Don’t Let the Next President Ruin Your Friendships
Election years are rarely defined by the word “unity,” and this one even less so. It isn’t simply along party lines either. Granted, there is a wide rift between Democrats and Republicans but the division goes much deeper than that.
On the Democratic side, those who “feel the Bern” aren’t feeling Hillary at all and the feeling is mutual. On the Republican side, the dividing line runs along multiple currents. On the one hand there’s the Trump camp and then there’s all the rest of the Republicans, but even among those who just want to deny Trump the nomination, there are strong divisions.
You have only to spend a few minutes on Facebook to see how little respect any one camp has for the other (if this isn’t the case then you’ve probably already surrounded yourself with those who only think like you do), but Facebook seems to be filling a need.
Most of us have been taught that there are certain topics you just don’t bring up in polite society, religion and politics being the two biggest elephants that we don’t want in the living room. However, it seems that we have a deep need to express our opinions and Facebook gives us enough distance and anonymity to override our upbringing. I would guess that this election year will be responsible for a whole lot of unfriending.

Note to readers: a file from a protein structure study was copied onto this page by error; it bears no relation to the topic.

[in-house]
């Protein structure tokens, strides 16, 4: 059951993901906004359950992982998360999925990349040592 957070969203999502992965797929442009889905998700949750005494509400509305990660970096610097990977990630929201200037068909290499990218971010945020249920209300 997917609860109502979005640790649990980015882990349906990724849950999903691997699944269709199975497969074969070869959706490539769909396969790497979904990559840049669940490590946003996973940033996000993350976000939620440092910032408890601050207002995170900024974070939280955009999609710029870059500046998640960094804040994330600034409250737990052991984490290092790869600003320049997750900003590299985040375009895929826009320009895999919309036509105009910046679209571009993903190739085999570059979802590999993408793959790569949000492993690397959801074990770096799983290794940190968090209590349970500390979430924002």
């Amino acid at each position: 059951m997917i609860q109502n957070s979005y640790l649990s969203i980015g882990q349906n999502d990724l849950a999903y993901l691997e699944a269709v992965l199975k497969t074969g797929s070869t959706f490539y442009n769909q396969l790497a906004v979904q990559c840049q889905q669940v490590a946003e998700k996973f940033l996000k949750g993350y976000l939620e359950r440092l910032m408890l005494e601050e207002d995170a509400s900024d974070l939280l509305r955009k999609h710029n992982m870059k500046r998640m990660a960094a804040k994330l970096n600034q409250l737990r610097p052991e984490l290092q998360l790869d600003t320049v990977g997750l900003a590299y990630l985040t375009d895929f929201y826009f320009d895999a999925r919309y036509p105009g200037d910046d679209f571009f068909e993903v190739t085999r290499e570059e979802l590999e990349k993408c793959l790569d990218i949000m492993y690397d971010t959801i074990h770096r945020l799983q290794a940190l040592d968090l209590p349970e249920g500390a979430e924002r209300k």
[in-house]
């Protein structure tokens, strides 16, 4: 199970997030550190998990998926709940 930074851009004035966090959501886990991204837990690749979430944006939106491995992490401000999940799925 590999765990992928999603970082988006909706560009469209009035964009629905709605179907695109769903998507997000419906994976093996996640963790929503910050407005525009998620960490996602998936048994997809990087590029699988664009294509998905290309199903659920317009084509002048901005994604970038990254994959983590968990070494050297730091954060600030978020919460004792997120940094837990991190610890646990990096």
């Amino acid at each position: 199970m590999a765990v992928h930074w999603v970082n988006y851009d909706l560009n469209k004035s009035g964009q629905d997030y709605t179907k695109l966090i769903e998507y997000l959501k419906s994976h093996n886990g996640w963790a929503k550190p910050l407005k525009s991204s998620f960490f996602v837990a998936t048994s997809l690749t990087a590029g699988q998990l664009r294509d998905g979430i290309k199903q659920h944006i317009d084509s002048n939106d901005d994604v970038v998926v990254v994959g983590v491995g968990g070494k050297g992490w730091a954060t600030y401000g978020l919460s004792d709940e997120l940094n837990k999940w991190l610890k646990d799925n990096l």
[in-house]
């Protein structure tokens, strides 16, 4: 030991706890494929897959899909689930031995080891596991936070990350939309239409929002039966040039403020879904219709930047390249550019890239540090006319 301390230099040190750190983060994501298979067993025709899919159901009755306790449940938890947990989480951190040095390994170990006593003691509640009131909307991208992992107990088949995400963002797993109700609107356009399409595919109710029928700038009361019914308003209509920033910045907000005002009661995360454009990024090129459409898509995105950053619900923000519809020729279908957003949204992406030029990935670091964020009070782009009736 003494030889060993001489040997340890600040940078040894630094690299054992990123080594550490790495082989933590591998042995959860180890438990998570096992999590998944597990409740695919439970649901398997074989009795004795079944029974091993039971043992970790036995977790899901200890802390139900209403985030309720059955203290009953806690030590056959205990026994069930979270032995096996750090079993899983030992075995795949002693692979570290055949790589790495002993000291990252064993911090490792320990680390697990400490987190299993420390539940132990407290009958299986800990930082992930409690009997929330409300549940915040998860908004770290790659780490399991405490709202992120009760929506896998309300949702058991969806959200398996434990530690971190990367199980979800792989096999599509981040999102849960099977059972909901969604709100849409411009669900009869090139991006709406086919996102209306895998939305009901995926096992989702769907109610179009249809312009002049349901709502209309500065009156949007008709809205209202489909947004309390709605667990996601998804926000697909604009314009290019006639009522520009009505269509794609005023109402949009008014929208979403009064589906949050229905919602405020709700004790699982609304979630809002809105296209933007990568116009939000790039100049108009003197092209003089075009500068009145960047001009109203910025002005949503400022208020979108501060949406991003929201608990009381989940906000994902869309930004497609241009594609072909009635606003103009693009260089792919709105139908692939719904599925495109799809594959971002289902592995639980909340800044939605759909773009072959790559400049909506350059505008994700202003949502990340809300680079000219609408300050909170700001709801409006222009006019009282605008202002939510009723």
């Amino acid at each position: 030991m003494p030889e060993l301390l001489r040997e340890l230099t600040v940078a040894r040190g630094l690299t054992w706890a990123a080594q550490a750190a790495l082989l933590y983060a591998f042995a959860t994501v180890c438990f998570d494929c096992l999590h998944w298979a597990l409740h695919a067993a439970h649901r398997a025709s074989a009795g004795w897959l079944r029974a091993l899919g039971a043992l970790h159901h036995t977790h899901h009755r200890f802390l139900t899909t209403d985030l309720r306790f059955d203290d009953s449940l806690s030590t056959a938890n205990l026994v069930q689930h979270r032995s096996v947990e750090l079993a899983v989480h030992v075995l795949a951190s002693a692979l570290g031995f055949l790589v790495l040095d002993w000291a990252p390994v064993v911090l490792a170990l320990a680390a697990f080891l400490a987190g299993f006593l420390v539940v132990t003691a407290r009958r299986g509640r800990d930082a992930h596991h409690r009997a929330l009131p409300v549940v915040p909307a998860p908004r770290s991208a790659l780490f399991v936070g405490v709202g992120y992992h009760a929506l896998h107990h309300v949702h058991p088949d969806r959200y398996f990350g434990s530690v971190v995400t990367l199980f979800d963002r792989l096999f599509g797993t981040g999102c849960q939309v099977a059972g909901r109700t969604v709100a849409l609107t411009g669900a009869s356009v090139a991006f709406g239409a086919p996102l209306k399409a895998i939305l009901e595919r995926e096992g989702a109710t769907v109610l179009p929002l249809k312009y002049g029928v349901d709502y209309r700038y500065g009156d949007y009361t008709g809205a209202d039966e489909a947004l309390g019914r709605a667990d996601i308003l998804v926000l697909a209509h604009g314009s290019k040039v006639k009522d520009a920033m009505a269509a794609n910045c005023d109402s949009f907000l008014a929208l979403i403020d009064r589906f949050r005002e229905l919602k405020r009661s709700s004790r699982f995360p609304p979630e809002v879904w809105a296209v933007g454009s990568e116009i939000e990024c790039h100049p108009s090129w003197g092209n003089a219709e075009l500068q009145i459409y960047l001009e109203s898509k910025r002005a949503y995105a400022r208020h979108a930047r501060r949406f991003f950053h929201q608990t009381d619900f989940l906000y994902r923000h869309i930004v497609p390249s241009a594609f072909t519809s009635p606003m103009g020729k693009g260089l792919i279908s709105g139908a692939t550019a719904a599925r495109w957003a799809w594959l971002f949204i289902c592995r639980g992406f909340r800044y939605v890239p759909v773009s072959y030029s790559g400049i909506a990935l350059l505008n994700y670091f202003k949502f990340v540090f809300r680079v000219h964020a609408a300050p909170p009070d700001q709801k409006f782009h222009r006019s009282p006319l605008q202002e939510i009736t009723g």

One of the keys to successfully surviving this election period without losing too many friends is “understanding.” Those who disagree with your political views aren’t ill-willed villains intent on destroying your way of life. They, like you, earnestly believe that they are choosing a candidate who can solve at least some of the problems we are facing as a nation. They, like you, are convinced that the person they believe should be our next president is the best qualified to run the country. You may believe that they don’t have all the facts but, then again, they’re pretty much convinced that you don’t either.
Yelling, screaming and name-calling have never, to my knowledge, convinced anyone. Careful, logical, evidence-based arguments, on the other hand, can at least plant seeds.
At the end of the day (or at the end of the election), whoever ends up as president might be influencing your life through his or her policies, but your friends and family are going to be sharing your life, with any luck, for a long time to come.
Rob Vajko lives in Purdy.